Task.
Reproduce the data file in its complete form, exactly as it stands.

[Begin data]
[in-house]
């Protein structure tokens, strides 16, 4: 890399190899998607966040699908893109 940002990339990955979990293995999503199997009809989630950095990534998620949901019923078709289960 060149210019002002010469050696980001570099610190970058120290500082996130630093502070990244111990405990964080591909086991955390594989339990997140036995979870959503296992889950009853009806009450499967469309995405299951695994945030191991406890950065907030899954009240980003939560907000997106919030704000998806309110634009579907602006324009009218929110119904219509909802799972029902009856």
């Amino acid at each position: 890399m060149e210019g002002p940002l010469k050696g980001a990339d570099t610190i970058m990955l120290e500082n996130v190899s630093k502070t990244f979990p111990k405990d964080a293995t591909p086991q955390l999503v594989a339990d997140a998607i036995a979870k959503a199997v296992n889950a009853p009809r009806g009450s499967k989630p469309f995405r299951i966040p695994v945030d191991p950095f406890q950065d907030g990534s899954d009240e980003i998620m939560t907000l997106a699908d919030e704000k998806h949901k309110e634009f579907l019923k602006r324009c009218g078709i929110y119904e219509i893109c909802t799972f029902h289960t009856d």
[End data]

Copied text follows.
[in-house]
């Protein structure tokens, strides 16, 4: 890399190899998607966040699908893109 940002990339990955979990293995999503199997009809989630950095990534998620949901019923078709289960 060149210019002002010469050696980001570099610190970058120290500082996130630093502070990244111990405990964080591909086991955390594989339990997140036995979870959503296992889950009853009806009450499967469309995405299951695994945030191991406890950065907030899954009240980003939560907000997106919030704000998806309110634009579907602006324009009218929110119904219509909802799972029902009856």
């Amino acid at each position: 890399m060149e210019g002002p940002l010469k050696g980001a990339d570099t610190i970058m990955l120290e500082n996130v190899s630093k502070t990244f979990p111990k405990d964080a293995t591909p086991q955390l999503v594989a339990d997140a998607i036995a979870k959503a199997v296992n889950a009853p009809r009806g009450s499967k989630p469309f995405r299951i966040p695994v945030d191991p950095f406890q950065d907030g990534s899954d009240e980003i998620m939560t907000l997106a699908d919030e704000k998806h949901k309110e634009f579907l019923k602006r324009c009218g078709i929110y119904e219509i893109c909802t799972f029902h289960t009856d």